Lengthy efforts to reach a compromise on New Orleans’ controversial sound ordinance suffered another reversal Thursday, with the latest draft revisions rejected by the City Council on a 3-3 vote after nearly three hours of debate and a slew of last-minute amendments.
The vote leaves a major question mark over hopes for revising an ordinance that dates from 1956, and which all sides agree needs an overhaul.
Mayor Mitch Landrieu’s administration still wants the law changed, as do various neighborhood groups. But three of the seven council members will relinquish their seats before the next council meeting, and that changing of the guard could alter the politics surrounding the issue in ways that are hard to predict.
The sound ordinance emerged in the past few months as one of the most sharply debated in city government, as council members, the administration and community groups tried to hash out a compromise that would rein in the worst volume offenders without damaging the city’s music culture or running afoul of free speech rights.
The ordinance up for a vote Thursday would have established new caps on decibel levels along Bourbon Street, set specific limits for bass-heavy sounds and shifted responsibility for carrying out the law from the Police Department to the Health Department, among other changes.
Yet ironically, Thursday’s vote turned on one component of the noise debate that had not come up much, at least not in discussions at the council: a curfew, already in place, that prohibits anyone from playing a musical instrument in a public street after 8 p.m.
The ordinance would have eliminated that curfew. Landrieu’s administration wanted the curfew jettisoned because of concerns that it might be unconstitutional and would attract lawsuits. Street musicians wanted it gone as well.
But French Quarter neighborhood groups, already opposed to the latest version of the ordinance because they want even tighter volume limits, seized on the issue this week. In an email blast, the Vieux Carre Property Owners, Residents and Associates organization accused the mayor and council of ramming the change through without debate, pointing out that discussions over the past few weeks have explicitly focused on Bourbon Street noise levels, not citywide policies.
The group found an ally in council President Jackie Clarkson, who seemed alarmed that a set of revisions purportedly aimed at reducing noise might actually weaken enforcement in some respect. “All of a sudden, this masterful document that was going to be the cure-all is a total surprise to half of us who have been involved, and a total 180 from where we were going,” she said.
Clarkson, along with Councilwoman Susan Guidry, offered an amendment to maintain the curfew, but it could not attract enough votes to pass, and Clarkson refused to vote for the ordinance without it.
Councilwomen LaToya Cantrell and Cynthia Hedge-Morrell joined Clarkson in voting against the proposal. Both argued the council should take more time to iron out differences — and confusion — before committing any changes to law.
Councilwoman Stacy Head, who had expressed support for the latest revisions this week, was absent, which left Kristin Gisleson Palmer, James Gray and Guidry without the fourth vote they needed to carry the motion.
Gray spoke up the most vehemently against the curfew, saying it might only heighten friction between police officers and young black men.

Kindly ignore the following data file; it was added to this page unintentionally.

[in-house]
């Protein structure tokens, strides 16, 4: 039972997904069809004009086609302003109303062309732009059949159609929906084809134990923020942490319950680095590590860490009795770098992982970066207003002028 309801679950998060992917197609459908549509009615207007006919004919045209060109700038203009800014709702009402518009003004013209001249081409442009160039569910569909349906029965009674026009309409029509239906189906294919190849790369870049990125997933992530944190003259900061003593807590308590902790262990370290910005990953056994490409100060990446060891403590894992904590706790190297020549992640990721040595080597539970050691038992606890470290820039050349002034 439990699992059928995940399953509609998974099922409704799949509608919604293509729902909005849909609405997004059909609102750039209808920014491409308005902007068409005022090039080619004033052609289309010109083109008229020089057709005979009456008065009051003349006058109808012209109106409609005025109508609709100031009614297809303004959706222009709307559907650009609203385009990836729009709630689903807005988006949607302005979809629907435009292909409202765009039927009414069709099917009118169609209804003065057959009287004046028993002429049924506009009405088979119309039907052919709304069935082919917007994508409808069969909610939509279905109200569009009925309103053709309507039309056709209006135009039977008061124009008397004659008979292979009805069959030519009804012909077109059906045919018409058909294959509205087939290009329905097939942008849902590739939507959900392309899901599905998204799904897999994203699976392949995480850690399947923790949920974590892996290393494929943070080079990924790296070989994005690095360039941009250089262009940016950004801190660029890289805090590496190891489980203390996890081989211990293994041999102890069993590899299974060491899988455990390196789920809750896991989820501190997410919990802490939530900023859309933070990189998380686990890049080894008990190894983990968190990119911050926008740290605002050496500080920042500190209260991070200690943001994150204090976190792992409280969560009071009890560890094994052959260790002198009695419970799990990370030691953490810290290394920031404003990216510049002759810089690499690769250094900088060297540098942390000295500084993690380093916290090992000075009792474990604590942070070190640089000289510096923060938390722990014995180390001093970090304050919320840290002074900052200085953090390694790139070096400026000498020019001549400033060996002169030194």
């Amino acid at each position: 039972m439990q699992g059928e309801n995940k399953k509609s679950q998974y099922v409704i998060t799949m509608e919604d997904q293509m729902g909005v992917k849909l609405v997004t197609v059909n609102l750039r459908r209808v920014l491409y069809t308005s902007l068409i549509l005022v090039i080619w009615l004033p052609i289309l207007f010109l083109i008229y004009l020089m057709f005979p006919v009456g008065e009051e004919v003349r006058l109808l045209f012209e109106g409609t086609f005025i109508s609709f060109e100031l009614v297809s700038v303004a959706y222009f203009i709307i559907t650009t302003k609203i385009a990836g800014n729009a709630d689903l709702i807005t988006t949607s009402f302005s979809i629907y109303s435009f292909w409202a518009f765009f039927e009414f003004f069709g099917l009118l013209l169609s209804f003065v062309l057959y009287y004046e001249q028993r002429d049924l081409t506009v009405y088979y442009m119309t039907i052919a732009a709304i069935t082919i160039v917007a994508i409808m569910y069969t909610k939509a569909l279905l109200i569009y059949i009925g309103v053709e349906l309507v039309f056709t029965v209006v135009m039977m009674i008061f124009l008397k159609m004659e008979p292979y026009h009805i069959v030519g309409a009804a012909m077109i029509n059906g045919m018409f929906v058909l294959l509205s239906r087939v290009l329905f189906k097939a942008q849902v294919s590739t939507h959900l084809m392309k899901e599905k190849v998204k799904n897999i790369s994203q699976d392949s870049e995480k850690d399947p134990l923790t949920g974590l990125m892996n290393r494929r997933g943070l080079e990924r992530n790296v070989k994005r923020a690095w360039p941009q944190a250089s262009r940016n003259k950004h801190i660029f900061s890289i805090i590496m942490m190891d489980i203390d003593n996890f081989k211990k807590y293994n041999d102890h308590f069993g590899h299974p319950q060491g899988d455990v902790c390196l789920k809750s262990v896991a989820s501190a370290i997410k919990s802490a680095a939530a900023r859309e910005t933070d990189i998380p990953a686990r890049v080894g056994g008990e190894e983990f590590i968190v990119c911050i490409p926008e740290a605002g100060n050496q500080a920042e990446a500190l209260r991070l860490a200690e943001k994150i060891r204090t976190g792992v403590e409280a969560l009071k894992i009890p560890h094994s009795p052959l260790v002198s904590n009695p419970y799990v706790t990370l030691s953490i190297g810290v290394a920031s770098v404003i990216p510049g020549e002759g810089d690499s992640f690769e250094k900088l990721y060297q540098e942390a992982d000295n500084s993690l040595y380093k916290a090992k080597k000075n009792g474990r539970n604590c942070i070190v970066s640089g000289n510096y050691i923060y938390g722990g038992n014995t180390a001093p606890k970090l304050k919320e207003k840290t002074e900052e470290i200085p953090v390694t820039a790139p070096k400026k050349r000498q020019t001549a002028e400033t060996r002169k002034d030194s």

Clarkson’s amendment would not only have left the curfew in place but also would have broadened what types of sound it applied to — an effort to meet concerns that the existing ordinance might violate the U.S. Constitution’s guarantee of equal protection under the law by singling out only those with musical instruments.
“I think it would be a terrible mistake for us to pass a law that says if you’re making a sound with a device in New Orleans after a certain hour, you’re breaking the law,” Gray said.
Members of the public — nearly two dozen spoke over the course of the meeting — weighed in from every angle.
Danielle D. Leger, a spokeswoman for the Louisiana Restaurant Association, said, “Our restaurant patrons should be afforded the right to enjoy their meals without the disruption of street musicians who may set up outside of a restaurant with no time limits.”
Street performer Roselyn Leonard sang her way to the microphone and told council members that existing laws are already being misapplied. “I have been arrested singing on Royal Street at 2 in the afternoon on a Sunday.” she said. “I went to jail. It took me seven hours and three judges and three lawyers to get me out.”
While Thursday’s vote hinged on the issue of the curfew, most debate up to now has centered on how high to set decibel limits and how to measure them.
The revised ordinance, for instance, would have set a cap of 92 decibels for street-facing properties on most of Bourbon Street after 10 p.m., or 102 decibels for more bass-heavy sounds. That would replace a fuzzier provision in the existing law that allows for 10 decibels above the “ambient sound level” of the street.
Other changes would have made the limits more easily enforceable. Health Department employees, rather than police officers, would have to take a sound reading for only 20 seconds instead of 10 minutes. And the readings would be taken at the property — usually a nightclub — producing the loud sounds instead of at the site of a complaint — usually a nearby residence — thereby making it easier to identify the right perpetrator.
In a bid to corral enough votes at the 11th hour, Palmer introduced a set of amendments that would have delayed implementation until January, as well as clarifying that residents would still have the right to sue noise violators and police would still have jurisdiction to enforce the rules if need be.
It was not enough.
Whether any of this can be salvaged will now be up to the new council members scheduled to be sworn in May 5.